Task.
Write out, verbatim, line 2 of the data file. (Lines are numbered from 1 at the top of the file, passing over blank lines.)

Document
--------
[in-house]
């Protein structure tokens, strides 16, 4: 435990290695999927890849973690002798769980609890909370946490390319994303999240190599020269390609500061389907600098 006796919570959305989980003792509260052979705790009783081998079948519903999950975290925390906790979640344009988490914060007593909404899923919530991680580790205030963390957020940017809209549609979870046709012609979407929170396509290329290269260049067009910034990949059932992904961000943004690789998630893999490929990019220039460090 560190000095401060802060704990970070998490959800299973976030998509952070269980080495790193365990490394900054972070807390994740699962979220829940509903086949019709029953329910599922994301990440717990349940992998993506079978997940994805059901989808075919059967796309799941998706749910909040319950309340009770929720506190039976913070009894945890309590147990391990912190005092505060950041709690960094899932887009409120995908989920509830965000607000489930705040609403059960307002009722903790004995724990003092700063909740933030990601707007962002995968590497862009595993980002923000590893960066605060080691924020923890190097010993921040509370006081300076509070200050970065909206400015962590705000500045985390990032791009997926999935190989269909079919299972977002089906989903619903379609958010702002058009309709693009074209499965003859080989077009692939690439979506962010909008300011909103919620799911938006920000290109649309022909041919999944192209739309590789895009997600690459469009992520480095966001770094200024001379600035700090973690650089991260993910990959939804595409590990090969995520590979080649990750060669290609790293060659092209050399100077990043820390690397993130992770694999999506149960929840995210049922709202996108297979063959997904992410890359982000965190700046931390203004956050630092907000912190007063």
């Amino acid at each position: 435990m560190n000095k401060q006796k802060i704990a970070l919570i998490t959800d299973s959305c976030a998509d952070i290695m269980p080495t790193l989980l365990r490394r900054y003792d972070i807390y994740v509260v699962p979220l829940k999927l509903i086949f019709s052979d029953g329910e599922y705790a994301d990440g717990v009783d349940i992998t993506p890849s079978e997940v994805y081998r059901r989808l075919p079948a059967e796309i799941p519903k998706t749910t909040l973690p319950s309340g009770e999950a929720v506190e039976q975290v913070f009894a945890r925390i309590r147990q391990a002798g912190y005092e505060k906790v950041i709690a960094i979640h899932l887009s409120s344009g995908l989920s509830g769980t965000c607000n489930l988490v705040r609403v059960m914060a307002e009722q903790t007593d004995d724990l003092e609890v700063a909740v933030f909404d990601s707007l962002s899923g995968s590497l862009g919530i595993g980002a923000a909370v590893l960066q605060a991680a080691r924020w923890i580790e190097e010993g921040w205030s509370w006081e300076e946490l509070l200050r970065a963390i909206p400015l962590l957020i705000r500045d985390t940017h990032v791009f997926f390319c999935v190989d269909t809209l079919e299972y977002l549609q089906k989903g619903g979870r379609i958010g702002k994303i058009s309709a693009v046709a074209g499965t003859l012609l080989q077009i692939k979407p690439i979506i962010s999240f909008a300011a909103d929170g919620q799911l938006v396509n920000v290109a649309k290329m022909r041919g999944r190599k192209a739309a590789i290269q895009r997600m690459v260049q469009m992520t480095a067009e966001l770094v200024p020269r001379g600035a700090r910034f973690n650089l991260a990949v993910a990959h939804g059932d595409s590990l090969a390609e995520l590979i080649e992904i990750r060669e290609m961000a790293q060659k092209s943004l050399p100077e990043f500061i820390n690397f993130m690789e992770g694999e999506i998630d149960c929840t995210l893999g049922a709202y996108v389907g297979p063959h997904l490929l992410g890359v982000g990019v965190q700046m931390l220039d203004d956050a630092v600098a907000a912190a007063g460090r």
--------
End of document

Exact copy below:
């Protein structure tokens, strides 16, 4: 435990290695999927890849973690002798769980609890909370946490390319994303999240190599020269390609500061389907600098 006796919570959305989980003792509260052979705790009783081998079948519903999950975290925390906790979640344009988490914060007593909404899923919530991680580790205030963390957020940017809209549609979870046709012609979407929170396509290329290269260049067009910034990949059932992904961000943004690789998630893999490929990019220039460090 560190000095401060802060704990970070998490959800299973976030998509952070269980080495790193365990490394900054972070807390994740699962979220829940509903086949019709029953329910599922994301990440717990349940992998993506079978997940994805059901989808075919059967796309799941998706749910909040319950309340009770929720506190039976913070009894945890309590147990391990912190005092505060950041709690960094899932887009409120995908989920509830965000607000489930705040609403059960307002009722903790004995724990003092700063909740933030990601707007962002995968590497862009595993980002923000590893960066605060080691924020923890190097010993921040509370006081300076509070200050970065909206400015962590705000500045985390990032791009997926999935190989269909079919299972977002089906989903619903379609958010702002058009309709693009074209499965003859080989077009692939690439979506962010909008300011909103919620799911938006920000290109649309022909041919999944192209739309590789895009997600690459469009992520480095966001770094200024001379600035700090973690650089991260993910990959939804595409590990090969995520590979080649990750060669290609790293060659092209050399100077990043820390690397993130992770694999999506149960929840995210049922709202996108297979063959997904992410890359982000965190700046931390203004956050630092907000912190007063």